The Big Switch in IXL for My Class
June 20, 2012|Posted in: IXL Integration
This year I realized that my students still were not working up to their potential using IXL. So, I decided to turn the program on it’s head and try something that would push my comfort level to it’s limits. I turned the learning over to my students. I made them absolutely responsible for their own outcomes, and acted as a “guide on the side”, rather than the “sage on the stage” (to use Alison King’s wonderful analogy).
Using the clear targets design that I have previously discussed, I took it to the next step.
I cleared off a section of white board and created an IXL Weekly Targets display. On this board, I would post about 6 targeted skills that related to the lessons I would be teaching in class that week (sometimes two). These were the skills that students were assigned and their time to complete the work was now limited. This helped create a sense of urgency, students could not simply sit back and wait for knowledge to arrive, they had to seek it out.
I need to note that I taught a 4/5 blend this past year, and this method of posting targets would brilliantly for both sets of learners. In fact, having the blend pushed a lot of 4th graders to want to finish their 4th grade targets and then work on the posted 5th grade targets. I allowed this, only after they completed all of the targets for the entire set of 4th grade standards, about a dozen 4th grade students did this.
Now that the targets were posted, I set in motion something that took a lot of trust and plenty of front-loading of ethics and responsibility. Each of the posted targets, also listed the names of each student below it. Whenever a student completed a target by scoring 100, they got to highlight their name on the sheet.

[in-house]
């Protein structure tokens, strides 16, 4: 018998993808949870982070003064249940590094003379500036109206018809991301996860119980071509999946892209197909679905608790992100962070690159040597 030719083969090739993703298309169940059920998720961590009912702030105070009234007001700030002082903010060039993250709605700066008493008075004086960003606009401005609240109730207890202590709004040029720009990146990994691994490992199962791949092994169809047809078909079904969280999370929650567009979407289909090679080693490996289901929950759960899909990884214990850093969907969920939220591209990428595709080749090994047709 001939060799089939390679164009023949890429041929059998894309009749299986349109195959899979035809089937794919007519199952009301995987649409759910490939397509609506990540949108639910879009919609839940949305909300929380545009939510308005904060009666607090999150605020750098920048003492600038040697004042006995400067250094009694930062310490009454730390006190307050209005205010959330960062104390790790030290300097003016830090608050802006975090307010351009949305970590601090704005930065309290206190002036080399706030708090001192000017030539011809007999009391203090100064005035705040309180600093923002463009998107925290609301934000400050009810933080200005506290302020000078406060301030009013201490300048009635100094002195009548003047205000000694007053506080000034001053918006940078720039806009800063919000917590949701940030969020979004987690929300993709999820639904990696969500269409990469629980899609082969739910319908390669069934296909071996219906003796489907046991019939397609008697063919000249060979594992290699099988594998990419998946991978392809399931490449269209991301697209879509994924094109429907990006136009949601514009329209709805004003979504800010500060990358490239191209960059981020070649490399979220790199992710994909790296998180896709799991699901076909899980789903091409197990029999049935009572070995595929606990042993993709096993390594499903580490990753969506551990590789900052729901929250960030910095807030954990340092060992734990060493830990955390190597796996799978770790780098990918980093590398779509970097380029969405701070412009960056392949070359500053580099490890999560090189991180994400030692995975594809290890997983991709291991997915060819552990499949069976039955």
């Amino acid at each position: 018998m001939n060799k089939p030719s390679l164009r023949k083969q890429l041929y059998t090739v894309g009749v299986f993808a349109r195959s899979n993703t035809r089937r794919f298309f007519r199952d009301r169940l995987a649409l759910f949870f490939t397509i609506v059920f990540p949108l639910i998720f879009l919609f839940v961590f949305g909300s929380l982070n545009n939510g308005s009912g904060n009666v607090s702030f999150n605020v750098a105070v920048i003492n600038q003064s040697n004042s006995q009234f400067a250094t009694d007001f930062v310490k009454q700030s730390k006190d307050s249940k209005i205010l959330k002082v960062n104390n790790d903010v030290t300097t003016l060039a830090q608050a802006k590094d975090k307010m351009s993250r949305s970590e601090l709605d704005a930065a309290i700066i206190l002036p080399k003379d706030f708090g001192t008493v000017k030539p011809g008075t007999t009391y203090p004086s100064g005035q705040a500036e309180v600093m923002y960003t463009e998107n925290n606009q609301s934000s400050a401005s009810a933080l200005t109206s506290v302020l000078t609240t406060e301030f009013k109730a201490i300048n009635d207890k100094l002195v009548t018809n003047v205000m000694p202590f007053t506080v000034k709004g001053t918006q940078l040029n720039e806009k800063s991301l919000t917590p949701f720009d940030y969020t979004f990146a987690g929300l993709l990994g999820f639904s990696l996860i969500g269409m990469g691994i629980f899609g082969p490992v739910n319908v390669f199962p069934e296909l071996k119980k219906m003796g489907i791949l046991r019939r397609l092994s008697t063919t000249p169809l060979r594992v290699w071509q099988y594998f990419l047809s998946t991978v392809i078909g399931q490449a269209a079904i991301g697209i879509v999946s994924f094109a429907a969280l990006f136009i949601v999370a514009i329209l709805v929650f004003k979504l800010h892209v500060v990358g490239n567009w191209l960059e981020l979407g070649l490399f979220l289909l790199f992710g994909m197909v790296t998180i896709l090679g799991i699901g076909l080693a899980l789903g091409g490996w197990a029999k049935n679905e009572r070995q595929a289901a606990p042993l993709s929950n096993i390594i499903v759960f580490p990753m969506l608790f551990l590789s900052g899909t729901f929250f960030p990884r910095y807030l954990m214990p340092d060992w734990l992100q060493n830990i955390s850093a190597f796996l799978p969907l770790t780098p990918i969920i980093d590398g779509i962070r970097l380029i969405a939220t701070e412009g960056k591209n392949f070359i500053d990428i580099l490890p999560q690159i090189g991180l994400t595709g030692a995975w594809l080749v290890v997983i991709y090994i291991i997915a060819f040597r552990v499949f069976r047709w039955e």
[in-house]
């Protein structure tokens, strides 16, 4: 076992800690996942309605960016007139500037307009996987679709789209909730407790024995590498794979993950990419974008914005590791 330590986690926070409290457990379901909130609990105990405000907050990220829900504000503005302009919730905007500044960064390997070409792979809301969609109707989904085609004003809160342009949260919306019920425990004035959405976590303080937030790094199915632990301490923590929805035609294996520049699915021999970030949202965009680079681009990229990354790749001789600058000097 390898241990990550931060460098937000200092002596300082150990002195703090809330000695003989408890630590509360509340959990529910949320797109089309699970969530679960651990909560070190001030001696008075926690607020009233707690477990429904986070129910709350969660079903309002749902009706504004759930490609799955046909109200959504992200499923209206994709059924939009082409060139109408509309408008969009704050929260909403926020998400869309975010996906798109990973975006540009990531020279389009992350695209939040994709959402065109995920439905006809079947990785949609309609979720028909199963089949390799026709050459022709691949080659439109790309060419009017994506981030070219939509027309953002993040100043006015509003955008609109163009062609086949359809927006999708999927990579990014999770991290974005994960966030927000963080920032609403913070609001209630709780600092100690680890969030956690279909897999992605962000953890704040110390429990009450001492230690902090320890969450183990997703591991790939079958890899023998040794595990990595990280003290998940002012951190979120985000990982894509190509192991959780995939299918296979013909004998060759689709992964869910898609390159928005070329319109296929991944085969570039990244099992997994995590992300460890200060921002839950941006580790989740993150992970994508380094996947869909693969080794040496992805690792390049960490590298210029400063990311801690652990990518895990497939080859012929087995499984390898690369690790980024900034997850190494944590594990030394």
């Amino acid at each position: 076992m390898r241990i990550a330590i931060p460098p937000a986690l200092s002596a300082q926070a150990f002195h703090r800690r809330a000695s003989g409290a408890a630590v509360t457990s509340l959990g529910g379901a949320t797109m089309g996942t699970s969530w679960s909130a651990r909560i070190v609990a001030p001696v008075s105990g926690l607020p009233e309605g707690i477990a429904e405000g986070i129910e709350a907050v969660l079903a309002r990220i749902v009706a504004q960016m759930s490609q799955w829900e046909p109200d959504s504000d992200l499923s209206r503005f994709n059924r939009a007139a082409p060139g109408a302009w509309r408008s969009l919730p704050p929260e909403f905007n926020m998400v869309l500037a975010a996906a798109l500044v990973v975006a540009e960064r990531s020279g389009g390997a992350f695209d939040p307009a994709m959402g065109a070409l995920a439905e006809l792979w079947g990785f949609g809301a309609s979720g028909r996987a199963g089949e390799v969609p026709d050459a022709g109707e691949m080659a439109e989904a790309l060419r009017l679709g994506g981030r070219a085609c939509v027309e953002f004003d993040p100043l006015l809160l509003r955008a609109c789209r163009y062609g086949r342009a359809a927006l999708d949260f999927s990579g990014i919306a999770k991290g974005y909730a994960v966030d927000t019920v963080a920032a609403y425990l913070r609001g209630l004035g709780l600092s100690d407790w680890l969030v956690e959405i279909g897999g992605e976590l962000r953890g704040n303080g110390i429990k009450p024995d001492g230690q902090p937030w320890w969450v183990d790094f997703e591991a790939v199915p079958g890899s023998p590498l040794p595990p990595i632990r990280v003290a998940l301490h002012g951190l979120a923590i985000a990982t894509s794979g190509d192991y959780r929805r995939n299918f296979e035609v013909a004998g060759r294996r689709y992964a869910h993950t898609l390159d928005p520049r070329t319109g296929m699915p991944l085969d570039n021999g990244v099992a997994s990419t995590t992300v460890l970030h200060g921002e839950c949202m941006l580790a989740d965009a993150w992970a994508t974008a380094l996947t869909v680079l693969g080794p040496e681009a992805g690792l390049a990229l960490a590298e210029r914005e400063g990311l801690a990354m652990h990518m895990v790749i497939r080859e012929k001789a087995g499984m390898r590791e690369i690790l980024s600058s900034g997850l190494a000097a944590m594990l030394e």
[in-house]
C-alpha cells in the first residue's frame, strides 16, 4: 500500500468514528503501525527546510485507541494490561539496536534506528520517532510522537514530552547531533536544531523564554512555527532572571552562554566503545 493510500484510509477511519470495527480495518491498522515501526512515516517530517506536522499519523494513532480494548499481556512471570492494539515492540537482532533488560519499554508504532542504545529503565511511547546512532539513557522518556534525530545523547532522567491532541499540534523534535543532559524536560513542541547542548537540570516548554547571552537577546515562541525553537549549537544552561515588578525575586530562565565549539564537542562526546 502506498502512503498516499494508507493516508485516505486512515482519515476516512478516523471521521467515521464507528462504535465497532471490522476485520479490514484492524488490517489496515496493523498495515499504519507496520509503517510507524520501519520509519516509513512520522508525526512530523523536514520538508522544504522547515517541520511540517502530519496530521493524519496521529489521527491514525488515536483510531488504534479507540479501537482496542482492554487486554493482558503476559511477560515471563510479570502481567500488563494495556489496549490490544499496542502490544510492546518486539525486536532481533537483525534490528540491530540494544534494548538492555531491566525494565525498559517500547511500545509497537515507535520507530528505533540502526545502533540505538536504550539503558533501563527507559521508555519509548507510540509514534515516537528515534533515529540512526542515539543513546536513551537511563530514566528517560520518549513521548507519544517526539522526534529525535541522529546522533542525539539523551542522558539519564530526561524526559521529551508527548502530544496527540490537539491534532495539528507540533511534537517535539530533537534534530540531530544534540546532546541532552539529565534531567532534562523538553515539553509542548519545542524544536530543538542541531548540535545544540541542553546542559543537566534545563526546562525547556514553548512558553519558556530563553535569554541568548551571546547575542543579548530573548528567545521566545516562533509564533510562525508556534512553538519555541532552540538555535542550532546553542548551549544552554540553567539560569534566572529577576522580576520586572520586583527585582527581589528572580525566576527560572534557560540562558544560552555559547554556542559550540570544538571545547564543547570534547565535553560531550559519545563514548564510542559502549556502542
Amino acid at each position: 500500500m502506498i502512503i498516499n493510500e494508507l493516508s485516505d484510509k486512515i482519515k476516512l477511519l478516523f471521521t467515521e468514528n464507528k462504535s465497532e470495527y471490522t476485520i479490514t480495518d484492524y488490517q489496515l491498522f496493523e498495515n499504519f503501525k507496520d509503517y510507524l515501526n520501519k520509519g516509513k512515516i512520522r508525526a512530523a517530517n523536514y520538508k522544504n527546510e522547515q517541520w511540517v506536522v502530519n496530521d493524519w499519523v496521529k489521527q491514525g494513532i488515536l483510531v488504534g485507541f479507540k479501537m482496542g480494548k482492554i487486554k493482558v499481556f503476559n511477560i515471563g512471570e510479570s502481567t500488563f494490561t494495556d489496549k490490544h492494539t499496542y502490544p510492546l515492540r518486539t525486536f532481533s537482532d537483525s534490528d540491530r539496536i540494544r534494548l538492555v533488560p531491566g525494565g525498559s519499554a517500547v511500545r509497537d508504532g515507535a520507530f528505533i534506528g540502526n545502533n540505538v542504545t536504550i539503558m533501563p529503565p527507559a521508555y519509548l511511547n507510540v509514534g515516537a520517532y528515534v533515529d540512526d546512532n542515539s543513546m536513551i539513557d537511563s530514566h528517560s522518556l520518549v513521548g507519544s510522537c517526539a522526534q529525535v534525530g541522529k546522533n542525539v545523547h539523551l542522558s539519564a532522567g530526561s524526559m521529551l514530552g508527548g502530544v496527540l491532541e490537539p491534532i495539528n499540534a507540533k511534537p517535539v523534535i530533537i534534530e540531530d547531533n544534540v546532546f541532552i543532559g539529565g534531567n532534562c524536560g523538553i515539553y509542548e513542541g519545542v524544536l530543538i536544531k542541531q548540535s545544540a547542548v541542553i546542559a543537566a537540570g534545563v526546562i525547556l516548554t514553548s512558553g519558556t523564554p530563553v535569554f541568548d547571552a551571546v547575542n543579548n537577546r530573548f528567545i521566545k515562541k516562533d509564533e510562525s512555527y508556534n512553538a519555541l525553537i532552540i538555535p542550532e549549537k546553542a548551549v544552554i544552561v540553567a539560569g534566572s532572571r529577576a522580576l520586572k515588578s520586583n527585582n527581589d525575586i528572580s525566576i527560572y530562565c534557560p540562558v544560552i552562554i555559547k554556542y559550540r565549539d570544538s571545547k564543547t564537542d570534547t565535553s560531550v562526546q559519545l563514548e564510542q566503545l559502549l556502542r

Here’s where to trust comes in. After a student was able to highlight their name, they were allowed to become a Math Mentor for any student who still needed help understanding the skill. The idea of sharing knowledge really showcases how much a student has mastered a skill. When they can teach it to another student, real deep understanding begins to take hold.
So, by creating this corps of mentors, I have multiplied the number of teachers available to help one another. My role when we were working the computer lab became a roving guide, and I would check in with students, verify that mentors were doing an appropriate job, meeting with a small group, or helping an advanced learner push into more difficult subject matter.
Now this didn’t happen on day one, in fact, I didn’t attempt this until January, mid-way through this past school year. I needed to have my community set in place. I needed students to understand expectations and to feel the seriousness of what we were going to attempt. I am going to attempt this again in October-November of next school year. That may be too early, but it’s worth a try.
Without trusting my students, I would have never been able to see the beauty and complexity of peer assisted learning. It works, it may look different from class to class, but I would encourage you to try some form of it with your classes, and let me know what is working for your students!